This was the rationale which gave birth to the Six Counties and has sadly been its guiding principle to this day; namely supremacy with the violence and inequality needed to maintain it.
This continuity of the principle of inequality to the present day is best illustrated by the fact that David Trimble has opposed any move that even hinted at reform. For example, he opposed Sunningdale as a member of Vanguard, and the Anglo-Irish Agreement as a member of the Ulster Clubs, both these organisations included leading Loyalist paramilitaries.
The British government's position of support for the Unionist veto empowers Unionism to block any political change which involves accommodation among the people of Ireland. This perversion of democracy is unacceptable by any norms. What about the wishes of the British people, a majority of whom in each and every opinion poll carried out have called for British withdrawal from Ireland. When will their wishes be respected?
Unionism armed with the veto can also block the wishes of the majority of the people on the island of Ireland who wish to see an end to the presence of the British state in Ireland. If consent is a principle, its application must be universal. Consent as applied by Unionists is a coercive measure.
It must be for the peolpe of Ireland as a whole, those who cherish their British heritage and others to forge a future based on equality and respect.
The respected Palestinian writer Edward Said's words in relation to the situation in his own homeland have resonance for us here in Ireland. He said ``a special burden is laid on the intellectual conscience today not to accept general theories that postpone or defer the question of democracy until some time later. The time is now, and no amount of verbal fumbling and shuffling is adequate to an occasion that is both urgent and demanding''.
All year Féile
``...As I walked home a neighbour asked forlornly, `What will we do now Laurence? The festival's over and the radio station has closed'... (An Phoblacht 14 August).
In a sense McKeown, in his usual, wonderfully-positive way, is asking how is the energy, the creativity, the sheer human exuberance of the festival, to be maintained until the next time?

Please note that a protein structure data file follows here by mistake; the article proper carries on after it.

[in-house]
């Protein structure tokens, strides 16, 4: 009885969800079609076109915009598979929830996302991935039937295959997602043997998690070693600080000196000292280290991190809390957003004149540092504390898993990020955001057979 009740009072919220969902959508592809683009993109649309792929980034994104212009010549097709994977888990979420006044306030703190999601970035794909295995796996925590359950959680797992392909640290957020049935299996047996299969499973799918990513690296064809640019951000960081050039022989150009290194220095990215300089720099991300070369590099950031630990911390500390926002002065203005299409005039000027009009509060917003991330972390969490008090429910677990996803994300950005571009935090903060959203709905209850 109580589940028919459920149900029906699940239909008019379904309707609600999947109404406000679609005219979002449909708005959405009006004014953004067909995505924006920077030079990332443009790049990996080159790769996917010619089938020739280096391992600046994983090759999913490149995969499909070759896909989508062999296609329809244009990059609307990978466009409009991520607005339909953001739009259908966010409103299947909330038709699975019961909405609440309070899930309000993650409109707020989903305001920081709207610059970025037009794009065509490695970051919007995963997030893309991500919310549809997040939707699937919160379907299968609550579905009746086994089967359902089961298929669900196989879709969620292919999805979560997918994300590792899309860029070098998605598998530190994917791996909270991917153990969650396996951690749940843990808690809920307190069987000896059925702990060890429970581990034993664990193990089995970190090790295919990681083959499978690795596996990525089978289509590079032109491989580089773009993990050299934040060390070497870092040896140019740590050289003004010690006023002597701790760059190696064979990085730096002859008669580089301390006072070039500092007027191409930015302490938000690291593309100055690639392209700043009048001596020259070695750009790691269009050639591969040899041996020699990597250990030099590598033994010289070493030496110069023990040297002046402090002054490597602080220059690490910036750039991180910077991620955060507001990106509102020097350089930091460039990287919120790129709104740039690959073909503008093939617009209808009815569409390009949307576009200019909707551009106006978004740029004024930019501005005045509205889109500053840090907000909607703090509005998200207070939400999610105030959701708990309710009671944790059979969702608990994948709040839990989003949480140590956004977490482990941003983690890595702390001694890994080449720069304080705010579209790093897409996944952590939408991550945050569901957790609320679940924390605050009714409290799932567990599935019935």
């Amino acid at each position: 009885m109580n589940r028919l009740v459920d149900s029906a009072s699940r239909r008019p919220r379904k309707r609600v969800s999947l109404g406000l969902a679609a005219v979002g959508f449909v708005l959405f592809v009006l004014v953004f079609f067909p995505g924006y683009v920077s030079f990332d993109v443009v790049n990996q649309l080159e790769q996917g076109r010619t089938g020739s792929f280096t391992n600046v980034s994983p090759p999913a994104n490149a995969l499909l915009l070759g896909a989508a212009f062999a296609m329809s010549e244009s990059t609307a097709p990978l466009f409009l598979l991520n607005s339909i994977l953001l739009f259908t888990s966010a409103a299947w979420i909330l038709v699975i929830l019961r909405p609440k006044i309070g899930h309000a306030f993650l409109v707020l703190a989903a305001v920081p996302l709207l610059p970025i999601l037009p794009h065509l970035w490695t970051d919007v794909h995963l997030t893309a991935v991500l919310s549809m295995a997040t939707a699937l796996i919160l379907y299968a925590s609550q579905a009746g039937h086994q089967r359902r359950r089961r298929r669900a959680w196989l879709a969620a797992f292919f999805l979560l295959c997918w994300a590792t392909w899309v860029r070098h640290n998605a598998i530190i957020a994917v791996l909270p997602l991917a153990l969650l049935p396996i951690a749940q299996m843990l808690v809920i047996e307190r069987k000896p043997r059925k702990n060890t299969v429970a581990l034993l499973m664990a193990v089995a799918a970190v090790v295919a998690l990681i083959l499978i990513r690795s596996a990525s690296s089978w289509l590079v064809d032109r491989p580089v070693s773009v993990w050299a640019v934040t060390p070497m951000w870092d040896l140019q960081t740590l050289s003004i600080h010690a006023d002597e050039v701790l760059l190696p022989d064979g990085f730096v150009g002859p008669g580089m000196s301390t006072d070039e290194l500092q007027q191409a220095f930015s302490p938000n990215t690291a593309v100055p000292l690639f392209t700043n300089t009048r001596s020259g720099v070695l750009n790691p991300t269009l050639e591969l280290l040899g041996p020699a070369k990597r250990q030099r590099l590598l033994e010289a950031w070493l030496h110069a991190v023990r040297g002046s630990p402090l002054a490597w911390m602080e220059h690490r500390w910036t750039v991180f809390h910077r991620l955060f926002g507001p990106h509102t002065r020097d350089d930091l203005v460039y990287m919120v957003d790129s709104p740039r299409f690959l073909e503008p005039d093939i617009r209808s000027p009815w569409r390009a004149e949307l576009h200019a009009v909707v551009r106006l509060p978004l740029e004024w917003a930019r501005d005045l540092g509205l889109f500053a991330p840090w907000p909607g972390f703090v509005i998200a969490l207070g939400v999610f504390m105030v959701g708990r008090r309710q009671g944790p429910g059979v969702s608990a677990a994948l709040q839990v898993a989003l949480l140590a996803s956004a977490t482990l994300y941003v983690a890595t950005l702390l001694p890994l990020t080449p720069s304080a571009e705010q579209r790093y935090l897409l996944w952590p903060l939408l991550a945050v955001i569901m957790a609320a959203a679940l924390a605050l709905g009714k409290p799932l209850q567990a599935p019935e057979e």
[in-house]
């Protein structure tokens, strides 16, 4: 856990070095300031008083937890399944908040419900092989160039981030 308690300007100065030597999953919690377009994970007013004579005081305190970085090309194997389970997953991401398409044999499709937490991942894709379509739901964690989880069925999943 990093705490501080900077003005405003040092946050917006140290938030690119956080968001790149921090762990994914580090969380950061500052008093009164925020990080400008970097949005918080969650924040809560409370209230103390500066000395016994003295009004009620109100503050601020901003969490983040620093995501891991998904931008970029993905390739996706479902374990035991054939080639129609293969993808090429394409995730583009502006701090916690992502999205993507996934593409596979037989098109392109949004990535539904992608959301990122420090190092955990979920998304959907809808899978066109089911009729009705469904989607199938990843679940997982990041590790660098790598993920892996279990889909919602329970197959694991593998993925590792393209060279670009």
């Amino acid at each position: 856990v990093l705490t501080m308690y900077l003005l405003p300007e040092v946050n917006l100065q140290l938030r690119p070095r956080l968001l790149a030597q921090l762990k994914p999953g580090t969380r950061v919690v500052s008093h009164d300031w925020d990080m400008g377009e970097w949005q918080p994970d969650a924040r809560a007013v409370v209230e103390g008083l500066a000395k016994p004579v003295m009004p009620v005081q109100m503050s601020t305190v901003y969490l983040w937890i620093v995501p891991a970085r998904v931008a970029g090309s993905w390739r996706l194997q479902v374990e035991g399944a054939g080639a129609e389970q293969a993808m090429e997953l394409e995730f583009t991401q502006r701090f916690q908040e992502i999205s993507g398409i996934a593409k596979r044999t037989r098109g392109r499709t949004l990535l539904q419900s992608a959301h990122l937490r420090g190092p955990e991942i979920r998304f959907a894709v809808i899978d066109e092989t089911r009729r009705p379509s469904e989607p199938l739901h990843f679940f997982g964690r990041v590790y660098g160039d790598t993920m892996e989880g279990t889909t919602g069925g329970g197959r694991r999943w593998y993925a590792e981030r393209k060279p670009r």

Of course, from reading the paper, it appears to be maintained on a day-to-day basis in the continuing struggle for freedom. That is to the eternal credit of the Republican people. But it is events like the festival which produce this incredible burst of community and creative energy. I suggest that the people don't wait for another year, but immediately re-direct this energy and talent into the everyday life of their villages, town and cities. The planners, the creators of the environment (which is nothing less than the `backcloth' of everyday living) would be dumbstruck if faced by the creative talent of the people.
The people can't shy away from this duty; they have shown they have the talent. Years ago, working with a mining community in Germany's Rhur district, I was told, ``Wer kampfen will, muss auch feiern konnen'' - `Whoever wants to fight must also be able to celebrate'. So let the Feile continue - every day. What a fight that would be!
What the hell is Sinn Féin doing issuing sympathy statements to the British royal family? Isn't this the same parasite family that has its members as patrons of British Army regiments? The same army that continues to occupy our country and harass our people. The same family that is financed on the backs of English, Scottish and Welsh workers? They are the enemy of anti-inperialists, republicans and socialists everywhere. As a member of Sinn Féin, I am sickened.